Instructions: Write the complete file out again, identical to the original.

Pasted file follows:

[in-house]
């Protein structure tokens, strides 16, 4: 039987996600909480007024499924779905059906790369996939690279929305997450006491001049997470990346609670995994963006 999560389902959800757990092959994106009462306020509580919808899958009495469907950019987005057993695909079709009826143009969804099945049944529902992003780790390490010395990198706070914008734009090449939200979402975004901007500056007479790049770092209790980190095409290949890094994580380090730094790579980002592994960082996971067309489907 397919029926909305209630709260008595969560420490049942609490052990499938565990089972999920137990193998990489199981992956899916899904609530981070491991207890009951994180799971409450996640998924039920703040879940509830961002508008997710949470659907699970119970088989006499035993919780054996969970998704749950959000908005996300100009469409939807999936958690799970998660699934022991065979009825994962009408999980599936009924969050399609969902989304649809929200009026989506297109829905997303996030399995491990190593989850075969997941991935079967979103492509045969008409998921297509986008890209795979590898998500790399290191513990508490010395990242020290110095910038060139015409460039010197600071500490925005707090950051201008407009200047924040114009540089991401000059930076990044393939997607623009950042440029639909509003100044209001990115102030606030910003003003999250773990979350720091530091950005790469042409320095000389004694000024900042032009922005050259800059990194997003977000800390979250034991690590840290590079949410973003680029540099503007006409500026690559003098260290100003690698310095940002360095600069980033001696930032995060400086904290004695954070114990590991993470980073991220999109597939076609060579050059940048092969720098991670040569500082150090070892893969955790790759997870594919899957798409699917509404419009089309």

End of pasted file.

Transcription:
[in-house]
């Protein structure tokens, strides 16, 4: 039987996600909480007024499924779905059906790369996939690279929305997450006491001049997470990346609670995994963006 999560389902959800757990092959994106009462306020509580919808899958009495469907950019987005057993695909079709009826143009969804099945049944529902992003780790390490010395990198706070914008734009090449939200979402975004901007500056007479790049770092209790980190095409290949890094994580380090730094790579980002592994960082996971067309489907 397919029926909305209630709260008595969560420490049942609490052990499938565990089972999920137990193998990489199981992956899916899904609530981070491991207890009951994180799971409450996640998924039920703040879940509830961002508008997710949470659907699970119970088989006499035993919780054996969970998704749950959000908005996300100009469409939807999936958690799970998660699934022991065979009825994962009408999980599936009924969050399609969902989304649809929200009026989506297109829905997303996030399995491990190593989850075969997941991935079967979103492509045969008409998921297509986008890209795979590898998500790399290191513990508490010395990242020290110095910038060139015409460039010197600071500490925005707090950051201008407009200047924040114009540089991401000059930076990044393939997607623009950042440029639909509003100044209001990115102030606030910003003003999250773990979350720091530091950005790469042409320095000389004694000024900042032009922005050259800059990194997003977000800390979250034991690590840290590079949410973003680029540099503007006409500026690559003098260290100003690698310095940002360095600069980033001696930032995060400086904290004695954070114990590991993470980073991220999109597939076609060579050059940048092969720098991670040569500082150090070892893969955790790759997870594919899957798409699917509404419009089309």